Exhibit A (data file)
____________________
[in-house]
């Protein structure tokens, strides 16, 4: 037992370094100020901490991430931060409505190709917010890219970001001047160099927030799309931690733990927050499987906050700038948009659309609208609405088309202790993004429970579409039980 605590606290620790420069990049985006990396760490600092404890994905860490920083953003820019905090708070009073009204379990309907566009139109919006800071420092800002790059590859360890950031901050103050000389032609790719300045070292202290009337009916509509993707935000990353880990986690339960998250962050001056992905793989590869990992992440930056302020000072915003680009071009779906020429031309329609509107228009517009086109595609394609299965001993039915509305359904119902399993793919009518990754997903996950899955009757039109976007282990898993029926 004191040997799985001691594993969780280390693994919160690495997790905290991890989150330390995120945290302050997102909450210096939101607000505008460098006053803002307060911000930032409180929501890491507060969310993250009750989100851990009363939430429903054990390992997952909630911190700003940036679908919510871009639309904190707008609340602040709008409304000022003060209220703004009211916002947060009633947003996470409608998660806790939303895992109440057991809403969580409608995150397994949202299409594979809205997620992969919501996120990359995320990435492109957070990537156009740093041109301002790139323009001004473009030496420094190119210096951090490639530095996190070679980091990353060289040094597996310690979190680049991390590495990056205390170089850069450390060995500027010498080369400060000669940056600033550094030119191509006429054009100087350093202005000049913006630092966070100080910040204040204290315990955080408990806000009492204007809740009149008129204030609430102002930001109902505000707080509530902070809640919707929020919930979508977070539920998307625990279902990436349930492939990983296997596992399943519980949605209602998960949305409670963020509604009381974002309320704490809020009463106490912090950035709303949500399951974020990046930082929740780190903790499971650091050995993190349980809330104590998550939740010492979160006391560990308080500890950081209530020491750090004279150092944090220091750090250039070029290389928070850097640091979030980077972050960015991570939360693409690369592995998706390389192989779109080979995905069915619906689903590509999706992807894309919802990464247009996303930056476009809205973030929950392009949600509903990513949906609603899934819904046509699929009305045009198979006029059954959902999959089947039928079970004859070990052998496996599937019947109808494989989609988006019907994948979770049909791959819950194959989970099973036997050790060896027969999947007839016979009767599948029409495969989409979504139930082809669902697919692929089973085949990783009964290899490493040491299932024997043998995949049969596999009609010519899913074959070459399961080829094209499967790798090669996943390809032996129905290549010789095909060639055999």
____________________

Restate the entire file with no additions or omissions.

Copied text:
[in-house]
């Protein structure tokens, strides 16, 4: 037992370094100020901490991430931060409505190709917010890219970001001047160099927030799309931690733990927050499987906050700038948009659309609208609405088309202790993004429970579409039980 605590606290620790420069990049985006990396760490600092404890994905860490920083953003820019905090708070009073009204379990309907566009139109919006800071420092800002790059590859360890950031901050103050000389032609790719300045070292202290009337009916509509993707935000990353880990986690339960998250962050001056992905793989590869990992992440930056302020000072915003680009071009779906020429031309329609509107228009517009086109595609394609299965001993039915509305359904119902399993793919009518990754997903996950899955009757039109976007282990898993029926 004191040997799985001691594993969780280390693994919160690495997790905290991890989150330390995120945290302050997102909450210096939101607000505008460098006053803002307060911000930032409180929501890491507060969310993250009750989100851990009363939430429903054990390992997952909630911190700003940036679908919510871009639309904190707008609340602040709008409304000022003060209220703004009211916002947060009633947003996470409608998660806790939303895992109440057991809403969580409608995150397994949202299409594979809205997620992969919501996120990359995320990435492109957070990537156009740093041109301002790139323009001004473009030496420094190119210096951090490639530095996190070679980091990353060289040094597996310690979190680049991390590495990056205390170089850069450390060995500027010498080369400060000669940056600033550094030119191509006429054009100087350093202005000049913006630092966070100080910040204040204290315990955080408990806000009492204007809740009149008129204030609430102002930001109902505000707080509530902070809640919707929020919930979508977070539920998307625990279902990436349930492939990983296997596992399943519980949605209602998960949305409670963020509604009381974002309320704490809020009463106490912090950035709303949500399951974020990046930082929740780190903790499971650091050995993190349980809330104590998550939740010492979160006391560990308080500890950081209530020491750090004279150092944090220091750090250039070029290389928070850097640091979030980077972050960015991570939360693409690369592995998706390389192989779109080979995905069915619906689903590509999706992807894309919802990464247009996303930056476009809205973030929950392009949600509903990513949906609603899934819904046509699929009305045009198979006029059954959902999959089947039928079970004859070990052998496996599937019947109808494989989609988006019907994948979770049909791959819950194959989970099973036997050790060896027969999947007839016979009767599948029409495969989409979504139930082809669902697919692929089973085949990783009964290899490493040491299932024997043998995949049969596999009609010519899913074959070459399961080829094209499967790798090669996943390809032996129905290549010789095909060639055999």